On the RFID account

I’m always on the lookout for linguistic niceties and abominations, and this summary is too wonderful not to pass along. I can’t find a way to link directly to the 24 Jun entry at Beyond the Beyond, an RFID (etc.)-watch blog, so I’m reproducing the text here, with bits of emphasis added:

Web Semantics Watch VIII: RFID Jargon
Posted: 24 Jun 2006 04:44:44 -0600
Next-generation RFID tools expand the market

This InfoWorld article by James R. Borck is well worth a read for the techie contingent in RFID middle-management, but I find it chiefly remarkable for the startling beauty of its jargon. The RFID biz has plenty of rough patches ahead on its road to commercial ubitopia, but its geeks are shedding the initial hype and ballyhoo and generating a kind of poetry.

A few choice semantic nuggets from the article (and I grant Mr. Borck every credit here):

“newfound event stream”
“a flood of streaming data at high burst rates”
“an events management subengine winnows nuance from noise” (((Gosh-wow! This formulation isn’t just Flarf poetry, it *describes the very nature* of Flarf poetry.)))
“minimize the barrage before it hits the corporate network”
“a consortium of standards bodies and supply-chain interests”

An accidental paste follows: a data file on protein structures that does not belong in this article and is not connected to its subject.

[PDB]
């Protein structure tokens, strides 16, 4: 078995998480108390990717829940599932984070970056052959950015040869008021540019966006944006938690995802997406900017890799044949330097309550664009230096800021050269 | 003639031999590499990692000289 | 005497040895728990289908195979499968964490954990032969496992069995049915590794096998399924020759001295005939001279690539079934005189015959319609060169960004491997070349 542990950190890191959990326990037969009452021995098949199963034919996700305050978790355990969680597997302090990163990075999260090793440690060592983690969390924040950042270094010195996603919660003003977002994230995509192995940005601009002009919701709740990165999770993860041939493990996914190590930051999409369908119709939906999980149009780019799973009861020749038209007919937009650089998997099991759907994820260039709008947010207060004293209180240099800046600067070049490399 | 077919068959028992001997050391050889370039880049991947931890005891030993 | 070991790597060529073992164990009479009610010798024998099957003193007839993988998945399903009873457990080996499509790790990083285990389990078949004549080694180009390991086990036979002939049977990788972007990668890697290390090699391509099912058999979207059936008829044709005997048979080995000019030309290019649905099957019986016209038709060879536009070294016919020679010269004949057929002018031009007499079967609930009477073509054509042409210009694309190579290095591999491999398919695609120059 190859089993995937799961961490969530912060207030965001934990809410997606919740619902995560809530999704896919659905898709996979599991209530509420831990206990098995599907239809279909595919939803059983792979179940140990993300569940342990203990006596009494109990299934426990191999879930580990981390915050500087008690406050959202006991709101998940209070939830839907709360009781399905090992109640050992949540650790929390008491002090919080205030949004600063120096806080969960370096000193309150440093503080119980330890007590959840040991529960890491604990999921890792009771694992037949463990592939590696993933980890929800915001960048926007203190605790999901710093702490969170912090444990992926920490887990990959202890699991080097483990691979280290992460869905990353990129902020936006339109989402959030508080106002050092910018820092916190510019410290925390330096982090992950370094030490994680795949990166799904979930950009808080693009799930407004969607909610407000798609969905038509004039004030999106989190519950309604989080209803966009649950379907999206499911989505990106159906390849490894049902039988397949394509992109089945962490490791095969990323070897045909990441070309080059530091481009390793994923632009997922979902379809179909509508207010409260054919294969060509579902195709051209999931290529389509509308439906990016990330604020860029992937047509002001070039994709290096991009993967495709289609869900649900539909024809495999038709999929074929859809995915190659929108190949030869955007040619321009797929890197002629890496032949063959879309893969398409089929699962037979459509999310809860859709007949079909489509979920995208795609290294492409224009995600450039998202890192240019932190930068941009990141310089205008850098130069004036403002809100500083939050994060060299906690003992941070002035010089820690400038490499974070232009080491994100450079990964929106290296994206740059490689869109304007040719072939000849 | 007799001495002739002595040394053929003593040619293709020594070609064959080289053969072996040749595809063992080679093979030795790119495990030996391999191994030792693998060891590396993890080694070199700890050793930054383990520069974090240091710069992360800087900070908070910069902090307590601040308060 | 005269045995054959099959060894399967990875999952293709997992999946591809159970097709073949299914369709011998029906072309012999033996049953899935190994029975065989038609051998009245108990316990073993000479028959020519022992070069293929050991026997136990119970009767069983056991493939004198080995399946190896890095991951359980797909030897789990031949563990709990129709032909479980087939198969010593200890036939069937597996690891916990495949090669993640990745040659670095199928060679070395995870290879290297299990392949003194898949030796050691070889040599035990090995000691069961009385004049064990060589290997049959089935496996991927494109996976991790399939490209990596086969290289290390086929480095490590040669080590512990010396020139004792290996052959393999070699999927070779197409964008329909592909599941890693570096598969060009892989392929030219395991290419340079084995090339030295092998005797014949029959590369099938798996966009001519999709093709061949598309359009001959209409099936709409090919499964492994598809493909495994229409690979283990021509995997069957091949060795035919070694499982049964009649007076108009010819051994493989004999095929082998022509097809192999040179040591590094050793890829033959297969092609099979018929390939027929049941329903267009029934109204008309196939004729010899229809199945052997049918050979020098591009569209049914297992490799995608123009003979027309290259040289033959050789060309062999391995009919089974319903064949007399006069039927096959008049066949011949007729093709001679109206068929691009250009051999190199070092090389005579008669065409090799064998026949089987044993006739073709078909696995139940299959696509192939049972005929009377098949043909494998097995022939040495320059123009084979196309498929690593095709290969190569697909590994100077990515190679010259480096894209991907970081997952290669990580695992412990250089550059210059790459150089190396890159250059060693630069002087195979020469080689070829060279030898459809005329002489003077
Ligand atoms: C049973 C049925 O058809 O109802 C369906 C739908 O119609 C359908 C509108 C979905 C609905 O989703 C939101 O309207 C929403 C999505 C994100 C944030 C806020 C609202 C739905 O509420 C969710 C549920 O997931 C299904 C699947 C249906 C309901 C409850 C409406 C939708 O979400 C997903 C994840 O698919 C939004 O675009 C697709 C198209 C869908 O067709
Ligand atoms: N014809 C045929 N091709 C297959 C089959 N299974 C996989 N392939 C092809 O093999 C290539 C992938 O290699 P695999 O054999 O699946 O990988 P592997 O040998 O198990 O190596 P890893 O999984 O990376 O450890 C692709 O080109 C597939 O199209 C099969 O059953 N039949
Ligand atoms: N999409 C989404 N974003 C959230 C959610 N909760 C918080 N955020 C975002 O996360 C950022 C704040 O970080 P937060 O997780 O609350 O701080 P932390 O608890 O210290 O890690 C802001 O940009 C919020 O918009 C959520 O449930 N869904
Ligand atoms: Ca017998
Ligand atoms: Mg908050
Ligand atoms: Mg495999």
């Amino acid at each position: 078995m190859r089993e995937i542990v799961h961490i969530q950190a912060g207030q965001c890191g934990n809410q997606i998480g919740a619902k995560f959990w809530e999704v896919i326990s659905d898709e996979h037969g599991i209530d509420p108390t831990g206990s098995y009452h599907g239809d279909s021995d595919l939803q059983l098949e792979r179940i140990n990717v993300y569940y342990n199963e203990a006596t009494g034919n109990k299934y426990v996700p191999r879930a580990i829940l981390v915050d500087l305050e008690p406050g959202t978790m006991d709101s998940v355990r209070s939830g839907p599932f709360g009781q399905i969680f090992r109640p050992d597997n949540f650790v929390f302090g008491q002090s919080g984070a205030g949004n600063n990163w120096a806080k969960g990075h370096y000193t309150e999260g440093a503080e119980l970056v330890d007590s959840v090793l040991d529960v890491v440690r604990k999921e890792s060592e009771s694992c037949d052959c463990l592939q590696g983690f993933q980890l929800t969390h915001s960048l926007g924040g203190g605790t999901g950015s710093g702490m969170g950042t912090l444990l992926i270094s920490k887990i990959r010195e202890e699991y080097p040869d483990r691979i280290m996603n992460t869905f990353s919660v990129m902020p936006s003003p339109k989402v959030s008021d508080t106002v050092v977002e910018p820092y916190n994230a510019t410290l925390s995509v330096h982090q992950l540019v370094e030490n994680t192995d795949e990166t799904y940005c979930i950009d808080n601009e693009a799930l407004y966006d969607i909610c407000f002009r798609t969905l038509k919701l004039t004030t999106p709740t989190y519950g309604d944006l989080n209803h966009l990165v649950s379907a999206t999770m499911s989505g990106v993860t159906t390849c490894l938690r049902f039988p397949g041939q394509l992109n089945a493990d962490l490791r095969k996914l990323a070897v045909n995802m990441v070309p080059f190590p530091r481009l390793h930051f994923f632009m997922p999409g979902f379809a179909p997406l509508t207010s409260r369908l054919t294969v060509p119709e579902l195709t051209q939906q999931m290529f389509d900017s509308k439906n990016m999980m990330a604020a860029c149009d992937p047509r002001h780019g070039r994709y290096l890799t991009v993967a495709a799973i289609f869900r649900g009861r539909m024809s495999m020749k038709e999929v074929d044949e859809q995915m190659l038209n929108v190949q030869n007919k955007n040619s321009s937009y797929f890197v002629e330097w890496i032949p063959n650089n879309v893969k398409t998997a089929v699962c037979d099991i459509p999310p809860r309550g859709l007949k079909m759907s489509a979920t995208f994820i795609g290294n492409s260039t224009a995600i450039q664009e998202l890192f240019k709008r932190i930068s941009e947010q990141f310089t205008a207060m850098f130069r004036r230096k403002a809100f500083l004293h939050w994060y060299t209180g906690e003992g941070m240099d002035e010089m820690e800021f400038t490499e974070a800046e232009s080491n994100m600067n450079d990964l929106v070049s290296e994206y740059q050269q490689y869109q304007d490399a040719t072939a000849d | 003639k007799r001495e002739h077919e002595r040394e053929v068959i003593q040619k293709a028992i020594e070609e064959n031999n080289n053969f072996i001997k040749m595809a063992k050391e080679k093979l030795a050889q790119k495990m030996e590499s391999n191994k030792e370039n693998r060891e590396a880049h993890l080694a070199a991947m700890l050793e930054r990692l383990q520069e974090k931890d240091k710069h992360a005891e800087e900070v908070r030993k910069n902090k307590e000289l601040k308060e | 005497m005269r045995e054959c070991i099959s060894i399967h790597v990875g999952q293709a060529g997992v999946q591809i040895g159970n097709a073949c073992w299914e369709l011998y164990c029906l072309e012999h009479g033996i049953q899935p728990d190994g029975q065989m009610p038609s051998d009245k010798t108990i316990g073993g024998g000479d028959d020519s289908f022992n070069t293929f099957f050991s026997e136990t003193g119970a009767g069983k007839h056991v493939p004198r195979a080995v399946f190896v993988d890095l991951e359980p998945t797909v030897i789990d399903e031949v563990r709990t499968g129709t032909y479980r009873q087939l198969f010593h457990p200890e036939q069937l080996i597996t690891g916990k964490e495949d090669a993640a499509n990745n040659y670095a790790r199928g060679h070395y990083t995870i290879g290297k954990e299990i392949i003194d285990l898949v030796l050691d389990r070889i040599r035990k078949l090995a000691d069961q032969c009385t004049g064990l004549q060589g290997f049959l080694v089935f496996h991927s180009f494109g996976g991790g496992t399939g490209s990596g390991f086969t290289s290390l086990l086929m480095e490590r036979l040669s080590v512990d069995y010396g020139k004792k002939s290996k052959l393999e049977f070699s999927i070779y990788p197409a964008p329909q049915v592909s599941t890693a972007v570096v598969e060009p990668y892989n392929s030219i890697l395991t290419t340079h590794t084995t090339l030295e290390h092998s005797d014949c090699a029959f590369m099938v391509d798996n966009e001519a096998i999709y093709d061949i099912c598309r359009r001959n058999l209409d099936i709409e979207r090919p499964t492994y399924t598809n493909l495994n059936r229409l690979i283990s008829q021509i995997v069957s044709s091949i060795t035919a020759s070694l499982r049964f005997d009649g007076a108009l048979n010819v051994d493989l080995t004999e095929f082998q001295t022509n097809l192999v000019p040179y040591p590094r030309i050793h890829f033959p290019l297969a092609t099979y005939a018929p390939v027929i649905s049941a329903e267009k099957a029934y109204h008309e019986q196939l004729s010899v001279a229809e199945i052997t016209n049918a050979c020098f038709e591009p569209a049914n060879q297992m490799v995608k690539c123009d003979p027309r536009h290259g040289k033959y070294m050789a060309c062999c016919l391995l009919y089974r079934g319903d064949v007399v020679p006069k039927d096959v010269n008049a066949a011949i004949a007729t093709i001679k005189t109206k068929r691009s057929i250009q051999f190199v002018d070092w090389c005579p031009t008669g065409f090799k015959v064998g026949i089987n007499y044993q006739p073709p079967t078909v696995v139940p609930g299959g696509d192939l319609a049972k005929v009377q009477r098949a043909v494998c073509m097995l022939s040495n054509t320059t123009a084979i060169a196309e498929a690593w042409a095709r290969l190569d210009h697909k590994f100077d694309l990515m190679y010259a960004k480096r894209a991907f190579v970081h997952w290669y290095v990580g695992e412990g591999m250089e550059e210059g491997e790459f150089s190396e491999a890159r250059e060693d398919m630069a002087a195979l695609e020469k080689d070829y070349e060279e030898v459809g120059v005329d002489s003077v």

“abstracts the internal machinations of relational databases”
“Time-based and delta change criteria”
“post-mortem latency”
“details on location, state, causality, and time reference”
“applications can rake supercharged events across complex rule sets”
“Stream Processing Engine”
“latencies too great to withstand the real-time surge”
“in-memory pattern matching and native temporal services”
“inevitable glitches, collisions, and partial reads”
“application sophistication will rise”
“insight into tomorrow’s highly distributed, real-time networks”
“delivers excellent distributed fail-over”
“an excellent next-step advance into building smart readers”
“support for the range of legacy and modern devices”
“a variety of interrogator interfaces”
(((And last but not least, these gnomic words of wisdom)))
“If you’re planning to deploy RFID today, prepare to face device compatibility issues, buggy software and firmware, global numbering standards that still need to be ironed out, and security threats in need of redress.”

One thought on “On the RFID account

  1. Blacksheep

    “delivers excellent distributed fail-over”
    Well, shoot. I think we ALL had days like that…

Comments are closed.